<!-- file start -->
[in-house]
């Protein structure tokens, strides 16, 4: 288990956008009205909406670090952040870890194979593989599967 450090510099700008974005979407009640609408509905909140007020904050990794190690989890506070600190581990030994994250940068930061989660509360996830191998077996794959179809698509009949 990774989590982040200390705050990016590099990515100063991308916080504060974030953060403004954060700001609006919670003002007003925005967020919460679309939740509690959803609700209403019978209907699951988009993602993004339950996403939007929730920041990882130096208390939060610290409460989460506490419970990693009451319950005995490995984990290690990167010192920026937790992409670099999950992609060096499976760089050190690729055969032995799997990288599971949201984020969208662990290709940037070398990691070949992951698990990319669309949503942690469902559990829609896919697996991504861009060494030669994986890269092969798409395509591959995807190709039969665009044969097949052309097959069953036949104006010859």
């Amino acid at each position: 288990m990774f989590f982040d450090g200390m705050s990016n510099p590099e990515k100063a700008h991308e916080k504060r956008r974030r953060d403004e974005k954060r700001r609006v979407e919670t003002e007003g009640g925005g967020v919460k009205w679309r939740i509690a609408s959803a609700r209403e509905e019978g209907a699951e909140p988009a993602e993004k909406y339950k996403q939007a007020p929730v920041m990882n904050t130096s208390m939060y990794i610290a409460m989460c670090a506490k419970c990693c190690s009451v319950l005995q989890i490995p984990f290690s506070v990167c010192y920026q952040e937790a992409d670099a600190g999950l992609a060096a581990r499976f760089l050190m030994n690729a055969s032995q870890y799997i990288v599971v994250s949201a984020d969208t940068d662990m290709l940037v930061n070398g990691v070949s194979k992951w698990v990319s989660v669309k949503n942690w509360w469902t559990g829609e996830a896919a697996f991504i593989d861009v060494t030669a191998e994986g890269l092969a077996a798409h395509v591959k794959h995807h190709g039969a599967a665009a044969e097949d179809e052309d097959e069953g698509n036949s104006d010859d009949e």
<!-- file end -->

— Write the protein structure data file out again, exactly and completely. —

[in-house]
């Protein structure tokens, strides 16, 4: 288990956008009205909406670090952040870890194979593989599967 450090510099700008974005979407009640609408509905909140007020904050990794190690989890506070600190581990030994994250940068930061989660509360996830191998077996794959179809698509009949 990774989590982040200390705050990016590099990515100063991308916080504060974030953060403004954060700001609006919670003002007003925005967020919460679309939740509690959803609700209403019978209907699951988009993602993004339950996403939007929730920041990882130096208390939060610290409460989460506490419970990693009451319950005995490995984990290690990167010192920026937790992409670099999950992609060096499976760089050190690729055969032995799997990288599971949201984020969208662990290709940037070398990691070949992951698990990319669309949503942690469902559990829609896919697996991504861009060494030669994986890269092969798409395509591959995807190709039969665009044969097949052309097959069953036949104006010859």
């Amino acid at each position: 288990m990774f989590f982040d450090g200390m705050s990016n510099p590099e990515k100063a700008h991308e916080k504060r956008r974030r953060d403004e974005k954060r700001r609006v979407e919670t003002e007003g009640g925005g967020v919460k009205w679309r939740i509690a609408s959803a609700r209403e509905e019978g209907a699951e909140p988009a993602e993004k909406y339950k996403q939007a007020p929730v920041m990882n904050t130096s208390m939060y990794i610290a409460m989460c670090a506490k419970c990693c190690s009451v319950l005995q989890i490995p984990f290690s506070v990167c010192y920026q952040e937790a992409d670099a600190g999950l992609a060096a581990r499976f760089l050190m030994n690729a055969s032995q870890y799997i990288v599971v994250s949201a984020d969208t940068d662990m290709l940037v930061n070398g990691v070949s194979k992951w698990v990319s989660v669309k949503n942690w509360w469902t559990g829609e996830a896919a697996f991504i593989d861009v060494t030669a191998e994986g890269l092969a077996a798409h395509v591959k794959h995807h190709g039969a599967a665009a044969e097949d179809e052309d097959e069953g698509n036949s104006d010859d009949e």